Ski Boots: The Good, the Bad and the Smelly
Boots are the most important piece of ski gear. Period. There is no other single piece of equipment that will affect your experience on the slopes more than your boots. A poorly fit or inappropriate boot can cause pain, injury, fatigue, poor skiing stance, and smelly feet. OK, your feet are probably going to stink after a day on the slopes no matter what, but you get the idea. A good ski boot can be the difference between control all over the mountain, and feeling out of balance even on easy runs. The right ski boot can be the difference between sitting in the lodge while you friends are out having fun, and skiing strong all day.
Bad Boots: I must really crank down on the buckles to get control, then my feet hurt.
Good Boots: The buckles over my feet barely close, and my foot fills up the boot.
Bad Boots: If I wear two pairs of socks, they fit better.
Good Boots: I wear one pair of thin ski socks.
Bad Boots: I went one or more sizes bigger than my shoes.
Good Boots: They are quite snug; I can barely wiggle my toes at all, and may have gone a size DOWN from my shoes.
Bad Boots: My toenails (which are trimmed short) are black and bruised.
Good Boots: My toes touch the end of the boot when standing, but pull back when I flex forward, and they don’t hurt.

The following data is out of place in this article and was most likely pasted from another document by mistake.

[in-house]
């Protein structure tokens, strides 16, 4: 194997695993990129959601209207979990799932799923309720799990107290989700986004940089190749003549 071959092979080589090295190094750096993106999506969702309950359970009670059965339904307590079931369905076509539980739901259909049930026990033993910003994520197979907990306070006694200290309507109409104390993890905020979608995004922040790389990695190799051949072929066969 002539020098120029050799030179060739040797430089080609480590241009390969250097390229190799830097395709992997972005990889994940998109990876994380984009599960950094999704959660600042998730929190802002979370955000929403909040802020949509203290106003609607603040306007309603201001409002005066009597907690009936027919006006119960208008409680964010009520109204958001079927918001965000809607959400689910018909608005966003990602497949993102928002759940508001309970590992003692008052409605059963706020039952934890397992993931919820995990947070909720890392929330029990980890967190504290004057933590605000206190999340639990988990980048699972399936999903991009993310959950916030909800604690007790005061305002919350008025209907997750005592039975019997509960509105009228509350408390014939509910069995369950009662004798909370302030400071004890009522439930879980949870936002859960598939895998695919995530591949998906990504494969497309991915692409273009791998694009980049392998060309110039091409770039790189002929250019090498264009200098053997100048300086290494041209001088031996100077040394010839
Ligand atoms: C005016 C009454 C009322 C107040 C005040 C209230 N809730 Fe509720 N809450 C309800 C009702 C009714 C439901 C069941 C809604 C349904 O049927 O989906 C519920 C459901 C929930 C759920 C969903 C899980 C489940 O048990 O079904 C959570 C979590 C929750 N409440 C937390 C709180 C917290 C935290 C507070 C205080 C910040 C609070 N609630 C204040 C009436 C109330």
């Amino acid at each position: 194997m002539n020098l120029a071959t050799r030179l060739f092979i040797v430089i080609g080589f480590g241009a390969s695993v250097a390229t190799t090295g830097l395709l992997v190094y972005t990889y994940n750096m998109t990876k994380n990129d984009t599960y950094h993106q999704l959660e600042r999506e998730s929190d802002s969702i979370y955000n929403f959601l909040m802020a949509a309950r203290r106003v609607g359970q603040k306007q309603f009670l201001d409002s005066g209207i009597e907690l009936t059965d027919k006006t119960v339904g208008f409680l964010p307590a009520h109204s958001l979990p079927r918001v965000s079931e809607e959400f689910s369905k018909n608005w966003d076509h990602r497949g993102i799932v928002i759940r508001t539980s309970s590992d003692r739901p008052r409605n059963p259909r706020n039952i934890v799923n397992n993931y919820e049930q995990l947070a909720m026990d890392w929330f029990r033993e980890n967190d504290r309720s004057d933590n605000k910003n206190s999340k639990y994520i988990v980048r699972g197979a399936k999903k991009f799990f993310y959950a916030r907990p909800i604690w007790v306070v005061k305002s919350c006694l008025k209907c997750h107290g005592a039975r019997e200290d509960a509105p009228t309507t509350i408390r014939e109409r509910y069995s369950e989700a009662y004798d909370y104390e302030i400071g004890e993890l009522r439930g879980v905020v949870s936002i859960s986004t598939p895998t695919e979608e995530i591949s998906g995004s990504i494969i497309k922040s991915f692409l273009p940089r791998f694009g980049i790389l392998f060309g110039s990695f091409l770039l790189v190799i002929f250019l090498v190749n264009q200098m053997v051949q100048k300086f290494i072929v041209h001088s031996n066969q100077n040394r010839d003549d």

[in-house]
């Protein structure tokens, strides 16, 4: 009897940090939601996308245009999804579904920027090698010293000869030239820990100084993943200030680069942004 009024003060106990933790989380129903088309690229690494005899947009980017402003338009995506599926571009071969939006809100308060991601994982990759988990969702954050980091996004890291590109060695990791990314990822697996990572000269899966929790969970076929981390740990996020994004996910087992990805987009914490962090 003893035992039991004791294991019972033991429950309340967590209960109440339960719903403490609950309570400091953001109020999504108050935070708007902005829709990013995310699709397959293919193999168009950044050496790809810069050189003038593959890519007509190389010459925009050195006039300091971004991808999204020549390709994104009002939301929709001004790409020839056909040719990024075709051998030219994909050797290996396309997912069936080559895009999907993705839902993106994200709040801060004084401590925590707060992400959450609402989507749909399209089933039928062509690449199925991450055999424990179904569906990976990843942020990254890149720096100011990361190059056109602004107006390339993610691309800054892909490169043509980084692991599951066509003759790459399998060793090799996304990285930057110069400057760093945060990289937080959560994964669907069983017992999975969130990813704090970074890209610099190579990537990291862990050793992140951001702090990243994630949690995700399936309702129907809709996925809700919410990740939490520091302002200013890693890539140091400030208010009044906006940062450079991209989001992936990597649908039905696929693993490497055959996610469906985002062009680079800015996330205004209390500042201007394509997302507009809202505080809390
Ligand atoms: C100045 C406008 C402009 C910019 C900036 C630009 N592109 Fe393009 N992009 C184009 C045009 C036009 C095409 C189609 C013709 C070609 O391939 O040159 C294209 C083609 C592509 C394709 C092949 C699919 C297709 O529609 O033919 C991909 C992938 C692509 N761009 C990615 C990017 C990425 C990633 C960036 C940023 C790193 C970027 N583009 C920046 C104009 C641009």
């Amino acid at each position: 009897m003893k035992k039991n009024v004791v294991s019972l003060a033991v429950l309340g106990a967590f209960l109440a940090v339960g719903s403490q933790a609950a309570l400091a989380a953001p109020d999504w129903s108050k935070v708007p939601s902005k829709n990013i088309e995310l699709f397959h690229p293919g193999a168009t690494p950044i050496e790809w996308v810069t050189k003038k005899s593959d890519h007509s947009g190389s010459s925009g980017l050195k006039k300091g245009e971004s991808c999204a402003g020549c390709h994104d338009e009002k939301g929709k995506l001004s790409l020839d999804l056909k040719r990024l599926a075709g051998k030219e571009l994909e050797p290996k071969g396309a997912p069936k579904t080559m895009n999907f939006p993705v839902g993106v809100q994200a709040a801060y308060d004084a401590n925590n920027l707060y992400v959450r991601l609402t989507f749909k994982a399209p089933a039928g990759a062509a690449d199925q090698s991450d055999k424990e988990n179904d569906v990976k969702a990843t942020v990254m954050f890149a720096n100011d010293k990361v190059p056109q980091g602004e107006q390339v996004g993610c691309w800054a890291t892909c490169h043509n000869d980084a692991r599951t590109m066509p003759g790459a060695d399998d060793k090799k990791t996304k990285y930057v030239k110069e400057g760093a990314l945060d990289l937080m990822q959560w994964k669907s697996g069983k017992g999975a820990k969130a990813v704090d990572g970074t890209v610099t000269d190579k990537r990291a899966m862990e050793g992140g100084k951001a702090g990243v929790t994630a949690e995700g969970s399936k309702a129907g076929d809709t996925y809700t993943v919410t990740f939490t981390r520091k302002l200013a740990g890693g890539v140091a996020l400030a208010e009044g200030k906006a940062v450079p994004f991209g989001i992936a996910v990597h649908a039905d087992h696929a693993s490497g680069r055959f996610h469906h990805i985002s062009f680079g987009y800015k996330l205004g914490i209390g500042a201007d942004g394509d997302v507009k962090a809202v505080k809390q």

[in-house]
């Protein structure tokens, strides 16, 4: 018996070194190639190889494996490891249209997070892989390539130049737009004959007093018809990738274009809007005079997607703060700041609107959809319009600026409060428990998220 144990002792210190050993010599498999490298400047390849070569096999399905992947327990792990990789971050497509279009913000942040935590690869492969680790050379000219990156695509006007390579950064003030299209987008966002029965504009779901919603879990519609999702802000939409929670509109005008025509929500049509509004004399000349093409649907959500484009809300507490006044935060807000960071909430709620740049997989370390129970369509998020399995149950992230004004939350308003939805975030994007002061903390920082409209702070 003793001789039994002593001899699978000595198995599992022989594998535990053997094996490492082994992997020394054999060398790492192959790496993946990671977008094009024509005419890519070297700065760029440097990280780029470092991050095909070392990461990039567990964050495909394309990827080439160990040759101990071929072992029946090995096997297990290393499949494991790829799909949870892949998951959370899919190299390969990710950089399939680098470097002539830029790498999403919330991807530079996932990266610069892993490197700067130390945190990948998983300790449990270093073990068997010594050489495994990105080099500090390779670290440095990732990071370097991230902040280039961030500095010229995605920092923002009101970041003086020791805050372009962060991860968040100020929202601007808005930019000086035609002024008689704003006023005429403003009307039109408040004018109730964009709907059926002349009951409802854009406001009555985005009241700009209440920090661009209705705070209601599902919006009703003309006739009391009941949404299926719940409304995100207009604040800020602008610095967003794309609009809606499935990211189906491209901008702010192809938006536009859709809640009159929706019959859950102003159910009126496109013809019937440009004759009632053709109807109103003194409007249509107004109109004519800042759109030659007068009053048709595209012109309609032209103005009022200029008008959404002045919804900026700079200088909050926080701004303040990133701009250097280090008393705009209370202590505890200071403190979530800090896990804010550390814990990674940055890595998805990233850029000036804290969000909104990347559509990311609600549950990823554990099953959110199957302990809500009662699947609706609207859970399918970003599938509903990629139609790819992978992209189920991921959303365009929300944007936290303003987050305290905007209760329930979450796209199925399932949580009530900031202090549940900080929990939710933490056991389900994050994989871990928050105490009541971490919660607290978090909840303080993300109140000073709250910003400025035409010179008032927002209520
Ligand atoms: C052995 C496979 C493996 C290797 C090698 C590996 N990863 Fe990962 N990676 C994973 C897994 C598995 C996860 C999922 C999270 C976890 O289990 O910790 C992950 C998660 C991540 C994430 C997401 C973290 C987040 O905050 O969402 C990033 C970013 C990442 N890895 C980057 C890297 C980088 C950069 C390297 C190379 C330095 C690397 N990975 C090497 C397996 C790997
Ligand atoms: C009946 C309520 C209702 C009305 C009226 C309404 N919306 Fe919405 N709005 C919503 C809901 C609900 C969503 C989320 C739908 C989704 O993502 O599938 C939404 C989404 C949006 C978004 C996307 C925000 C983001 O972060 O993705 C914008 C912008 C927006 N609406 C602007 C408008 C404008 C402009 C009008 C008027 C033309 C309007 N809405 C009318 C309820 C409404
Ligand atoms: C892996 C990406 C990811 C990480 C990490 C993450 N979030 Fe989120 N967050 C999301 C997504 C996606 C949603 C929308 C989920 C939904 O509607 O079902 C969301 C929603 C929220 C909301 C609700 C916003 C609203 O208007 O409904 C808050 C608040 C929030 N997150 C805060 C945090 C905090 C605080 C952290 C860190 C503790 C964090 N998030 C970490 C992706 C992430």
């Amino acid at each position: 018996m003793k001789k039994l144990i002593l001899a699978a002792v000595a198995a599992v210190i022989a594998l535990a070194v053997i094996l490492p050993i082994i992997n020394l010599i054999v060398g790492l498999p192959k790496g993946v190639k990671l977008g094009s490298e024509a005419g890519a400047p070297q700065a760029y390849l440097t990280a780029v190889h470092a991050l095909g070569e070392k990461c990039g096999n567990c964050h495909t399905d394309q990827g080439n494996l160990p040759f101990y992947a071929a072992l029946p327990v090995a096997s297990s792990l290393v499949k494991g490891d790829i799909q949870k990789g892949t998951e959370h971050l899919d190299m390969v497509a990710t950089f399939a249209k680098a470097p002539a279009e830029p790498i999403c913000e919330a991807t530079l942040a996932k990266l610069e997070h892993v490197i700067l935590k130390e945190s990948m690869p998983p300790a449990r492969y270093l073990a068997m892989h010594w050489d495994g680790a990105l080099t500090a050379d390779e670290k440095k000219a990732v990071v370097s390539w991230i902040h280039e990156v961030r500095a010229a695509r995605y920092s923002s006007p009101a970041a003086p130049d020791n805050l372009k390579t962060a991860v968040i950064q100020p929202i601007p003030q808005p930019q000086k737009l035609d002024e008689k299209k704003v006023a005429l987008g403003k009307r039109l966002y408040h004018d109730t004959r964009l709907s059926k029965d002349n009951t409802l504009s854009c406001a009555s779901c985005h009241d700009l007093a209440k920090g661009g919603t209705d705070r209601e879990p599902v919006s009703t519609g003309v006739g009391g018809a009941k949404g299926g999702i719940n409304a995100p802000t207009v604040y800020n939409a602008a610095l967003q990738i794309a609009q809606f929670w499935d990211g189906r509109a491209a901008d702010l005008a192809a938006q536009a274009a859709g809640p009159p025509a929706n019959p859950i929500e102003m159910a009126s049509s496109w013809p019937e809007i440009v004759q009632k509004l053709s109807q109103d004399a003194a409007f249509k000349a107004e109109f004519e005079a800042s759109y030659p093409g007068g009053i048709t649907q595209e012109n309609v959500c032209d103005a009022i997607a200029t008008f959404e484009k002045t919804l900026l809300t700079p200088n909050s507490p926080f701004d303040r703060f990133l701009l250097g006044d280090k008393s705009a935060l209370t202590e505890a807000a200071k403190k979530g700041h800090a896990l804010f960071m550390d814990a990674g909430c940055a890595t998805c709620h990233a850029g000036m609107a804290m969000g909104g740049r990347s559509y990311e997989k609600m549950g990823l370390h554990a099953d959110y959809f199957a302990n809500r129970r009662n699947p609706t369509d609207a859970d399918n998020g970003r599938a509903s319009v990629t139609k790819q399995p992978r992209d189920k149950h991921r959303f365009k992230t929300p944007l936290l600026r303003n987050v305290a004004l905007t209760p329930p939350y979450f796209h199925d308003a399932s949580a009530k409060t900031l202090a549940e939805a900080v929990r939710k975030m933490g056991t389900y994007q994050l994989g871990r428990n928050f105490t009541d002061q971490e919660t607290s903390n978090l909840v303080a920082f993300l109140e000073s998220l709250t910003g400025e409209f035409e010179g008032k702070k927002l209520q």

Bad Boots: My feet cramp.
Good Boots: I don’t need to unbuckle them at lunch.
Bad Boots: My boots feel very stiff, and my shins hurt at the end of the day.
Good Boots: I can flex my boots as needed to absorb impact and stay centered on my feet.
Bad Boots: I am stuck so my knees are always flexed into the front of the boot. I feel like I can’t stand up, and my quads tire quickly.
Good Boots: The bones in my body are stacked tall and strong. I can extend tall and then gradually flex through the turn.
Bad Boots: It’s hard to get my skis on/off my edges.
Good Boots: I just roll little toe, big toe, and my skis start turning.
Bad Boots: They are white and I bought them in the 80’s.
Good Boots: I spent over an hour in the shop, paying more attention to the fit than the color; demoed a few different pairs; and bought custom foot beds too!
Hopefully this gives you an idea of how we like to fit boots. When you come to Kittredge to shop for boots, be ready to spend some time. Wear your thin synthetic or maybe wool ski socks. If you don’t have some, we will sell you an appropriate pair. This is important: if you own a custom foot bed or orthotic, bring it along. Bring your favorite pair of skis too. We encourage you to demo the boots, and your bindings will need to be adjusted. If you are considering new skis, now is a fine time to demo.
Visit our Ski Boot Fitting Page